A distinctive feature of an Augsburg education is our focus on linking classroom learning with off-campus experiences. Augsburg College was an early leader among United States institutions of higher education in providing an experiential element in our general education program for all students.
We call it the “Augsburg Experience.”
Specifically, the Augsburg Experience provides students with opportunities for:
- Direct involvement with people and organizations external to the college
- First-hand discovery, integration and application of knowledge
- Self-awareness through reflective and critical thinking
- Exploration of vocation — of what one is called to do in the world
- High-impact learning that helps students make the transition from college to career
Faculty members who are developing new experiences or updating existing ones should contact the Director of General Education for current information and forms.
A Range of Opportunities
Every student completes at least one high-impact external learning experience.* Many students find these opportunities so beneficial that they complete more than one. Professional and pre-professional work-based learning experiences (internships, cooperative education, student teaching, practica, clinicals and fieldwork) that are done outside the classroom and off-campus are an essential learning dimension of many academic departments.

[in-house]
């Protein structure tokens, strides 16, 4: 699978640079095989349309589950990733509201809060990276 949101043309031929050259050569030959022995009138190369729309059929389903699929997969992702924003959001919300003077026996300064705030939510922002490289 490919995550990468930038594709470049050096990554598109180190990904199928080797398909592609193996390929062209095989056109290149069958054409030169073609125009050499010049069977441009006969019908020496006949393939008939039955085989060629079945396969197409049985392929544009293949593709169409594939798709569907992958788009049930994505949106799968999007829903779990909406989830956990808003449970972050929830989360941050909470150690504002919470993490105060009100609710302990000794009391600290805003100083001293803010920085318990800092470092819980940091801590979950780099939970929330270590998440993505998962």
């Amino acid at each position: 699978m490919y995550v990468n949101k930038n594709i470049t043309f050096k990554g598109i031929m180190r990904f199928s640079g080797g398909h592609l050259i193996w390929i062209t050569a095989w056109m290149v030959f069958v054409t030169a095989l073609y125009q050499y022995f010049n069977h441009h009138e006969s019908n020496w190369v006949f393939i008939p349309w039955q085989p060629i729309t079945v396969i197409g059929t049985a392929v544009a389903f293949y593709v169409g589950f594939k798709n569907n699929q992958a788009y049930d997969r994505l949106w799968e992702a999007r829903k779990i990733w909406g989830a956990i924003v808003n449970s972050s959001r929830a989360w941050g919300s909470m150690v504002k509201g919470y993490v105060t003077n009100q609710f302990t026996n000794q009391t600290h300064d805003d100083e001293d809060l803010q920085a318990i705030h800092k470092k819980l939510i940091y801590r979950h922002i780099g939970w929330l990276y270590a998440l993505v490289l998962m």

The typical routes to completing Augsburg Experience include:
- Study Abroad (both short term or semester-long experiences qualify)
- Student Teaching, Practica, Field Work, and Clinicals
- Service-Learning and Civic Engagement experiences embedded in courses
- Faculty-Student Research
- Special and Individualized Off-Campus Immersion Experiences
- Work Connections (typically for AU students)
*The American Association of Colleges and Universities (AACU) has identified “high impact learning practices” in their LEAP initiative (Liberal Education and America’s Promise)
The Case for Experiential Education
The Experiential Education Commission Report (1998) states: “People worldwide need a whole series of new competencies—the ability to conceptualize and solve problems that entail abstraction (the manipulation of thoughts and patterns), system thinking (interrelated thinking), experimentation, and collaboration. Such abilities cannot be taught solely in the classroom, or be developed solely by teachers. Higher-order thinking and problem-solving skills grow out of direct experience, not simply teaching; they require more than a classroom activity. They develop through active involvement and real-life experiences in workplaces and the community” (quoted from Abbott 1996:3-4).